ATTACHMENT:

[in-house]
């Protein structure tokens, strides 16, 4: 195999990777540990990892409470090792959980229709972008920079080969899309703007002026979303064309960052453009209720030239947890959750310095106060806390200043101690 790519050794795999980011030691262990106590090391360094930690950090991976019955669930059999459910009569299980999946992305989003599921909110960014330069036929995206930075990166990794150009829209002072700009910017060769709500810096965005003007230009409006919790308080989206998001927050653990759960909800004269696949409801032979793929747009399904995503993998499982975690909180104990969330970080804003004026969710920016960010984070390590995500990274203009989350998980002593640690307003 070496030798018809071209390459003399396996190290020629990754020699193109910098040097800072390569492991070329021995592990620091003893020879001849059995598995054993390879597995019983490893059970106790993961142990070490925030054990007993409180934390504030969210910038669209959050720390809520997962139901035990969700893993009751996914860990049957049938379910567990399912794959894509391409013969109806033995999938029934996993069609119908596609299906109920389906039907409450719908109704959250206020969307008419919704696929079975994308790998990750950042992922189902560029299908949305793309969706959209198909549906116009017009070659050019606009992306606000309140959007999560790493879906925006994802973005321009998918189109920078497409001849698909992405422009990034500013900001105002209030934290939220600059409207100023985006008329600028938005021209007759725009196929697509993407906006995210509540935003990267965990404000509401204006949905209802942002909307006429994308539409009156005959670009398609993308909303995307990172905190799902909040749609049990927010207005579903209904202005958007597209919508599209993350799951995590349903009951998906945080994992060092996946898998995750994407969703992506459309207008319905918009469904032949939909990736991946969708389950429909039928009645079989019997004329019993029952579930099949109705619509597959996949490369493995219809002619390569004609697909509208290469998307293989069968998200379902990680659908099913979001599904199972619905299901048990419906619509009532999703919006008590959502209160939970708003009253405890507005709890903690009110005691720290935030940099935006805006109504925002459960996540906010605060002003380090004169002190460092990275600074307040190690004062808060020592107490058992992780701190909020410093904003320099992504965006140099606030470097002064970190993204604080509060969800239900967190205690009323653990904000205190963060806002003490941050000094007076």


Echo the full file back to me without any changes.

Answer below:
[in-house]
């Protein structure tokens, strides 16, 4: 195999990777540990990892409470090792959980229709972008920079080969899309703007002026979303064309960052453009209720030239947890959750310095106060806390200043101690 790519050794795999980011030691262990106590090391360094930690950090991976019955669930059999459910009569299980999946992305989003599921909110960014330069036929995206930075990166990794150009829209002072700009910017060769709500810096965005003007230009409006919790308080989206998001927050653990759960909800004269696949409801032979793929747009399904995503993998499982975690909180104990969330970080804003004026969710920016960010984070390590995500990274203009989350998980002593640690307003 070496030798018809071209390459003399396996190290020629990754020699193109910098040097800072390569492991070329021995592990620091003893020879001849059995598995054993390879597995019983490893059970106790993961142990070490925030054990007993409180934390504030969210910038669209959050720390809520997962139901035990969700893993009751996914860990049957049938379910567990399912794959894509391409013969109806033995999938029934996993069609119908596609299906109920389906039907409450719908109704959250206020969307008419919704696929079975994308790998990750950042992922189902560029299908949305793309969706959209198909549906116009017009070659050019606009992306606000309140959007999560790493879906925006994802973005321009998918189109920078497409001849698909992405422009990034500013900001105002209030934290939220600059409207100023985006008329600028938005021209007759725009196929697509993407906006995210509540935003990267965990404000509401204006949905209802942002909307006429994308539409009156005959670009398609993308909303995307990172905190799902909040749609049990927010207005579903209904202005958007597209919508599209993350799951995590349903009951998906945080994992060092996946898998995750994407969703992506459309207008319905918009469904032949939909990736991946969708389950429909039928009645079989019997004329019993029952579930099949109705619509597959996949490369493995219809002619390569004609697909509208290469998307293989069968998200379902990680659908099913979001599904199972619905299901048990419906619509009532999703919006008590959502209160939970708003009253405890507005709890903690009110005691720290935030940099935006805006109504925002459960996540906010605060002003380090004169002190460092990275600074307040190690004062808060020592107490058992992780701190909020410093904003320099992504965006140099606030470097002064970190993204604080509060969800239900967190205690009323653990904000205190963060806002003490941050000094007076």